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What’s It About? What if someone told you they were going to kill you in a week? In Calvary by John Michael McDonagh, it’s the predicament in which Irish priest, Father James (Brendan Gleeson), finds himself.

Father James is intent on doing good and making the world, or at least his village, a better place. He is a good man, the kind that would never want to harm another living being. Walking through the countryside, the cobbled streets or on the beach, often with his dog, he seems at peace and content with his life.

On a fine day, like any other, Father James sits down in his confessional box, ready to listen to what the person hidden on the other side has to say. “I’m going to kill you, father,” is the response he gets. But that’s not all there is to it: “I’m going to kill you, because you are innocent.” The soon-to-be murderer reveals that he was abused by a figure of a religious institution in his youth. That priest took his innocence and, as a symbol of that, the now adult victim believes that the life of an innocent priest should be taken as an act of revenge.

Verdict: These days, the profession of the priest, has lost people’s esteem, not only in the Irish countryside, but all around the world. With people and victims coming forward, attesting to abuse within the walls of religious institutions, the church has seen better days. This guarantees hard times for a man like Father James in Calvary, whose mission it is to help others and who believes that his faith and religion is something fair and just. There is mistrust, for example, whenever he befriends a child. Being a father himself with an adult daughter, the viewer knows that he would only ever take a fatherly role in such a relationship. One of the saddest moments of the film shows Gleeson walking down a lonely road, accidentally meeting a young girl, who had come to his village on a family vacation. As she is walking all on her own, he only wants to make sure she’s safe and keep her company for a while. With screeching tires, her father suddenly pulls up and commands her to get into the car. While Father James had been looking out for her protection, society can only ever see the worst in him now and he is misunderstood once again.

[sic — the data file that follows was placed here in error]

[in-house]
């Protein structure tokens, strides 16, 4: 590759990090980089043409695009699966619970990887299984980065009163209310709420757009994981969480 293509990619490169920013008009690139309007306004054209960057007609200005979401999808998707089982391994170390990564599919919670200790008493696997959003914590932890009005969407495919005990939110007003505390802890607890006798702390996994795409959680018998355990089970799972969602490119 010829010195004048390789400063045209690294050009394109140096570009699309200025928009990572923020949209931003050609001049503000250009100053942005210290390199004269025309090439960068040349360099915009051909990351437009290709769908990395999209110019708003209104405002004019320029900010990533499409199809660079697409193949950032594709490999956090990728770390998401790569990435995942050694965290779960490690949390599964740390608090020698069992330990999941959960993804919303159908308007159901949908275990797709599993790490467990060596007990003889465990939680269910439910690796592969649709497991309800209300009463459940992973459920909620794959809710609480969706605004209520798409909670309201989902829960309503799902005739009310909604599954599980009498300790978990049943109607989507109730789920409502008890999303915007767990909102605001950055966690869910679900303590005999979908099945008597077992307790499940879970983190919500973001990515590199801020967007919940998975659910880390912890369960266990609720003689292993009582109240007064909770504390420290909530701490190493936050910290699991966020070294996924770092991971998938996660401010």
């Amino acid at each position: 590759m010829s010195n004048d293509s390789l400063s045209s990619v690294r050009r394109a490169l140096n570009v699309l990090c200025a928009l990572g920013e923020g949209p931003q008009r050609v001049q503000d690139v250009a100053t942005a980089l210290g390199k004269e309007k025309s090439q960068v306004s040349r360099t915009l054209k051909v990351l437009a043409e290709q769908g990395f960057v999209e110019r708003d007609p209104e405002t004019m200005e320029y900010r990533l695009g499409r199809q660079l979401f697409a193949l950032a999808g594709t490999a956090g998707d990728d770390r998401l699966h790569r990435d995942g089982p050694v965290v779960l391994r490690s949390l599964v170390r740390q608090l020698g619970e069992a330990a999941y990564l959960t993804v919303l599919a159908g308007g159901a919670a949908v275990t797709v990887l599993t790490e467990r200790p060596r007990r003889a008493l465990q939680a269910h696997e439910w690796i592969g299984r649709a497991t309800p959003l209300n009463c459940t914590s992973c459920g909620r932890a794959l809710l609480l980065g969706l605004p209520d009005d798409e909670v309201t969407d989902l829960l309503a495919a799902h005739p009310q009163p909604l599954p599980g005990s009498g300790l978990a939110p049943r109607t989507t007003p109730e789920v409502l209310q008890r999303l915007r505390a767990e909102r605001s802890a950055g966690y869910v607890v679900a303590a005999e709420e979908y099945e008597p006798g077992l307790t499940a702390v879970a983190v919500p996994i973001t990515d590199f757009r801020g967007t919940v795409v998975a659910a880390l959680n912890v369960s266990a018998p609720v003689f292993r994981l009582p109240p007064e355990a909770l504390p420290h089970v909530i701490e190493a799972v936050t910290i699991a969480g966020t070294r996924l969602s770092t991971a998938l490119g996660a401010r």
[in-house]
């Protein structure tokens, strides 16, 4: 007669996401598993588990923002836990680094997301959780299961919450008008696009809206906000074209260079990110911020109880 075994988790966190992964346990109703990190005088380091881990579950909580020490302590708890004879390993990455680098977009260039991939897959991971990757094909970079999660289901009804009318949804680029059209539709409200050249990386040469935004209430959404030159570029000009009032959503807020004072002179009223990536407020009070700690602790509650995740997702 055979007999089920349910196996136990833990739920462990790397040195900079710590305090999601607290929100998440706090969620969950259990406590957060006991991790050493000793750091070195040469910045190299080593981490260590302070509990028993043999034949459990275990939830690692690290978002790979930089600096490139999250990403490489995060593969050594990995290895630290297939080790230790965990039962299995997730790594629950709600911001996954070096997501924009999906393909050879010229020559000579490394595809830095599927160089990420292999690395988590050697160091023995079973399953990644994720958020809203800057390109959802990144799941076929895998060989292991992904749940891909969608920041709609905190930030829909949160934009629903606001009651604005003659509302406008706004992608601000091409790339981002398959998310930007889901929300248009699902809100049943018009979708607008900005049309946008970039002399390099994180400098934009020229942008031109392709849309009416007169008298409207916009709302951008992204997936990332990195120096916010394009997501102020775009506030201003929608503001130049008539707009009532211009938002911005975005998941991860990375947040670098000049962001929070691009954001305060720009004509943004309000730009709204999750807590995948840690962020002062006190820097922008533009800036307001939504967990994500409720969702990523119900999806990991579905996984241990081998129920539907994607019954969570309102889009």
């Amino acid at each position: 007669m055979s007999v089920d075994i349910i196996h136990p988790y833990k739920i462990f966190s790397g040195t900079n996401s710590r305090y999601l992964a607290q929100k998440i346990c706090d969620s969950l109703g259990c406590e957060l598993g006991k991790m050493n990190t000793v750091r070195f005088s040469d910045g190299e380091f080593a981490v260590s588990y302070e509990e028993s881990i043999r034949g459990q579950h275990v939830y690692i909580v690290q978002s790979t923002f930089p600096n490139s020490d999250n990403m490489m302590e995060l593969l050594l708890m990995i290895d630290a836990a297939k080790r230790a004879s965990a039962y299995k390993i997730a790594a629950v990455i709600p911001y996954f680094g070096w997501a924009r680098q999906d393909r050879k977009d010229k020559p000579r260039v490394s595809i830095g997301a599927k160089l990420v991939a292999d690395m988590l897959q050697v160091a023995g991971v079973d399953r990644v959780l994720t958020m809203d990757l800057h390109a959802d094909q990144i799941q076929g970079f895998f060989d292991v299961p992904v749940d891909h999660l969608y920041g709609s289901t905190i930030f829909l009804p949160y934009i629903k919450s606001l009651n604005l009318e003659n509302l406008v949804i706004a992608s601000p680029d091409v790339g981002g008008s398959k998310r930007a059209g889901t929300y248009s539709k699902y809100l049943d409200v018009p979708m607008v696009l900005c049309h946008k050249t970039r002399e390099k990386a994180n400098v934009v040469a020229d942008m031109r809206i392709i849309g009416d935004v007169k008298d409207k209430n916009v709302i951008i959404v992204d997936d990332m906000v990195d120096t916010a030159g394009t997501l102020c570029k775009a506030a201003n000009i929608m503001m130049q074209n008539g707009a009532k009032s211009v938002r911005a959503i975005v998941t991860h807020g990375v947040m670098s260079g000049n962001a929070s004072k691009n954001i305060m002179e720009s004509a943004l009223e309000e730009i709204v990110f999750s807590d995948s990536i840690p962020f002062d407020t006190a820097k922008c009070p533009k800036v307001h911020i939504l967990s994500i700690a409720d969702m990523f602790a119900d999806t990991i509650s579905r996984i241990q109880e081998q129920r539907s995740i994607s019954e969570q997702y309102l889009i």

The basic idea of the character of a good priest in today’s society with the bad image of the church was the starting point for director and writer John Michael McDonagh. After having worked with Gleeson on The Guard, he was his first choice to play the priest. Having enjoyed working together before, Gleeson came on board immediately. His heart-warming and poignant portrayal of the priest, who’s also bold and full of wit, is one that naturally stirs up emotions within the audience. He is joined by a brilliant cast of Kelly Reilly as his pensive and fragile daughter, Aidan Gillen as a straight-forward doctor, Orla O’Rourke as a cheating wife, Chris O’Dowd as an illiterate butcher, Dylan Moran as a cocky rich man and, Gleeson’s own son, Domhnall Gleeson.

From the very start, the film is blackly comic, with Gleeson answering the threat on his life with the phrase: “Certainly a startling opening line.” True to McDonagh’s previous scripts and films, the dialogue of Calvary is just as witty and dark as always. The concept of the film is particularly clever, as it resembles a murder mystery told backwards, with the murder only happening at the very end. The story is split into different days, from Monday to Sunday, the later being the day of the predicted murder. While Father James believes he knows who sat on the other side of the confessional booth, the viewer is left in the dark and kept on the edge of their seat until the very end.

Final Words: A witty but quiet and heart-wrenching story brilliantly acted by a superb cast and with a standout performance from Brendan Gleeson.

Calvary is out in UK cinemas on 11 April 2014.

Nora Hiller

Nora is a freelance journalist and writer from Berlin, Germany. Her passion for film and TV, especially Game of Thrones, led her to Flicks And The City and now she happily works as a Berlin correspondent.

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